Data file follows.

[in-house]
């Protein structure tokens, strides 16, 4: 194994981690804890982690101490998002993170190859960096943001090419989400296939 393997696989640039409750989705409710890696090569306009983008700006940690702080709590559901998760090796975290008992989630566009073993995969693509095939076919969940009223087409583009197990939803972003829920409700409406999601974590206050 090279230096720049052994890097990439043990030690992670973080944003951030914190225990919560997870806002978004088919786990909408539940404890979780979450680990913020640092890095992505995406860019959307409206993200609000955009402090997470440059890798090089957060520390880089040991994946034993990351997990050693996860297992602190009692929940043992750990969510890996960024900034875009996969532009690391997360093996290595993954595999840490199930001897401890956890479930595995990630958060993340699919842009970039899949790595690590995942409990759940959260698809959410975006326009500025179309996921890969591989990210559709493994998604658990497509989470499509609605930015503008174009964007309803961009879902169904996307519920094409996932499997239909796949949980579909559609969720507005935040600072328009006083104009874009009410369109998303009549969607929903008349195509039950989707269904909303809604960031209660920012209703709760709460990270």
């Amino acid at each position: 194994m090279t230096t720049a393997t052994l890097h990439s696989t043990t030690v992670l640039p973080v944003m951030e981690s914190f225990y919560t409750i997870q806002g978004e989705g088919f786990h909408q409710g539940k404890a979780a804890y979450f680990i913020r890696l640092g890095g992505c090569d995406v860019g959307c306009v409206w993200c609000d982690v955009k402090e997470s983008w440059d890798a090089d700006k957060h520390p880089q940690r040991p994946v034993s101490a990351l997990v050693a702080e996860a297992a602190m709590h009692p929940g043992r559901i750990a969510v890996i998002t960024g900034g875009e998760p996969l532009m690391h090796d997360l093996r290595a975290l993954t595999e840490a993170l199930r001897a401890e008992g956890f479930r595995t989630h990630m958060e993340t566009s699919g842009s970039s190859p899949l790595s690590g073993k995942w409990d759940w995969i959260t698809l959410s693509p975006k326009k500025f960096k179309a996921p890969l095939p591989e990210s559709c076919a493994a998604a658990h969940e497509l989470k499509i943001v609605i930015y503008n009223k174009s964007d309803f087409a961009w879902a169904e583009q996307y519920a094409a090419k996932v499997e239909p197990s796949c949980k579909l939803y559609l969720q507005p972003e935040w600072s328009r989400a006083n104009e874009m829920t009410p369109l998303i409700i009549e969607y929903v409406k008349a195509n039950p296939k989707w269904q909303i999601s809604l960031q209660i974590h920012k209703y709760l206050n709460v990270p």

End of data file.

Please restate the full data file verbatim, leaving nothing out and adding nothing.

[in-house]
């Protein structure tokens, strides 16, 4: 194994981690804890982690101490998002993170190859960096943001090419989400296939 393997696989640039409750989705409710890696090569306009983008700006940690702080709590559901998760090796975290008992989630566009073993995969693509095939076919969940009223087409583009197990939803972003829920409700409406999601974590206050 090279230096720049052994890097990439043990030690992670973080944003951030914190225990919560997870806002978004088919786990909408539940404890979780979450680990913020640092890095992505995406860019959307409206993200609000955009402090997470440059890798090089957060520390880089040991994946034993990351997990050693996860297992602190009692929940043992750990969510890996960024900034875009996969532009690391997360093996290595993954595999840490199930001897401890956890479930595995990630958060993340699919842009970039899949790595690590995942409990759940959260698809959410975006326009500025179309996921890969591989990210559709493994998604658990497509989470499509609605930015503008174009964007309803961009879902169904996307519920094409996932499997239909796949949980579909559609969720507005935040600072328009006083104009874009009410369109998303009549969607929903008349195509039950989707269904909303809604960031209660920012209703709760709460990270």
């Amino acid at each position: 194994m090279t230096t720049a393997t052994l890097h990439s696989t043990t030690v992670l640039p973080v944003m951030e981690s914190f225990y919560t409750i997870q806002g978004e989705g088919f786990h909408q409710g539940k404890a979780a804890y979450f680990i913020r890696l640092g890095g992505c090569d995406v860019g959307c306009v409206w993200c609000d982690v955009k402090e997470s983008w440059d890798a090089d700006k957060h520390p880089q940690r040991p994946v034993s101490a990351l997990v050693a702080e996860a297992a602190m709590h009692p929940g043992r559901i750990a969510v890996i998002t960024g900034g875009e998760p996969l532009m690391h090796d997360l093996r290595a975290l993954t595999e840490a993170l199930r001897a401890e008992g956890f479930r595995t989630h990630m958060e993340t566009s699919g842009s970039s190859p899949l790595s690590g073993k995942w409990d759940w995969i959260t698809l959410s693509p975006k326009k500025f960096k179309a996921p890969l095939p591989e990210s559709c076919a493994a998604a658990h969940e497509l989470k499509i943001v609605i930015y503008n009223k174009s964007d309803f087409a961009w879902a169904e583009q996307y519920a094409a090419k996932v499997e239909p197990s796949c949980k579909l939803y559609l969720q507005p972003e935040w600072s328009r989400a006083n104009e874009m829920t009410p369109l998303i409700i009549e969607y929903v409406k008349a195509n039950p296939k989707w269904q909303i999601s809604l960031q209660i974590h920012k209703y709760l206050n709460v990270p």